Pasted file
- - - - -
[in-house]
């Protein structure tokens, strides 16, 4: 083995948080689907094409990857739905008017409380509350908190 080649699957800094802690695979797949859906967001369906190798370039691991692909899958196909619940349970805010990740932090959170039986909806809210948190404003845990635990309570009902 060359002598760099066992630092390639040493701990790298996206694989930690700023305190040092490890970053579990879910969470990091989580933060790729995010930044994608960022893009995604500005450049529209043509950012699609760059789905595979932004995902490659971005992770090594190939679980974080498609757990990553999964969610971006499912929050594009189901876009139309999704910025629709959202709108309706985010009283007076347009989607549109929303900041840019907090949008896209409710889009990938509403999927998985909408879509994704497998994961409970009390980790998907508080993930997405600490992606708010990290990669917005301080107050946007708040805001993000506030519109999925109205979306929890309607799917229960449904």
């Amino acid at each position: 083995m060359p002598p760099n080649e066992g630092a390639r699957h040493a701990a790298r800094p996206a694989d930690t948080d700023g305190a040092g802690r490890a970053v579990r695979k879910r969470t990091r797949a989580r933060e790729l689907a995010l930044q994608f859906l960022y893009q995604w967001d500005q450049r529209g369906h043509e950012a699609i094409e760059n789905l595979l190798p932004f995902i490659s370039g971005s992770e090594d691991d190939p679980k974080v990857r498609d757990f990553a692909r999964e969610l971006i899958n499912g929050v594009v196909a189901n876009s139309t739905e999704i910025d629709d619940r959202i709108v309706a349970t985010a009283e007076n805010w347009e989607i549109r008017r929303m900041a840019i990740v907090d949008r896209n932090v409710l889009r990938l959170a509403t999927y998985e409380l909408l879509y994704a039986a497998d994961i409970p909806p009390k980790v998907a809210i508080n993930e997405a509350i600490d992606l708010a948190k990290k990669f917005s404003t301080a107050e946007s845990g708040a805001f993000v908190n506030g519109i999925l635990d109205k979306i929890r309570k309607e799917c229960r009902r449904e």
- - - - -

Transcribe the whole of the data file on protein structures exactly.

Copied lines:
[in-house]
């Protein structure tokens, strides 16, 4: 083995948080689907094409990857739905008017409380509350908190 080649699957800094802690695979797949859906967001369906190798370039691991692909899958196909619940349970805010990740932090959170039986909806809210948190404003845990635990309570009902 060359002598760099066992630092390639040493701990790298996206694989930690700023305190040092490890970053579990879910969470990091989580933060790729995010930044994608960022893009995604500005450049529209043509950012699609760059789905595979932004995902490659971005992770090594190939679980974080498609757990990553999964969610971006499912929050594009189901876009139309999704910025629709959202709108309706985010009283007076347009989607549109929303900041840019907090949008896209409710889009990938509403999927998985909408879509994704497998994961409970009390980790998907508080993930997405600490992606708010990290990669917005301080107050946007708040805001993000506030519109999925109205979306929890309607799917229960449904």
């Amino acid at each position: 083995m060359p002598p760099n080649e066992g630092a390639r699957h040493a701990a790298r800094p996206a694989d930690t948080d700023g305190a040092g802690r490890a970053v579990r695979k879910r969470t990091r797949a989580r933060e790729l689907a995010l930044q994608f859906l960022y893009q995604w967001d500005q450049r529209g369906h043509e950012a699609i094409e760059n789905l595979l190798p932004f995902i490659s370039g971005s992770e090594d691991d190939p679980k974080v990857r498609d757990f990553a692909r999964e969610l971006i899958n499912g929050v594009v196909a189901n876009s139309t739905e999704i910025d629709d619940r959202i709108v309706a349970t985010a009283e007076n805010w347009e989607i549109r008017r929303m900041a840019i990740v907090d949008r896209n932090v409710l889009r990938l959170a509403t999927y998985e409380l909408l879509y994704a039986a497998d994961i409970p909806p009390k980790v998907a809210i508080n993930e997405a509350i600490d992606l708010a948190k990290k990669f917005s404003t301080a107050e946007s845990g708040a805001f993000v908190n506030g519109i999925l635990d109205k979306i929890r309570k309607e799917c229960r009902r449904e």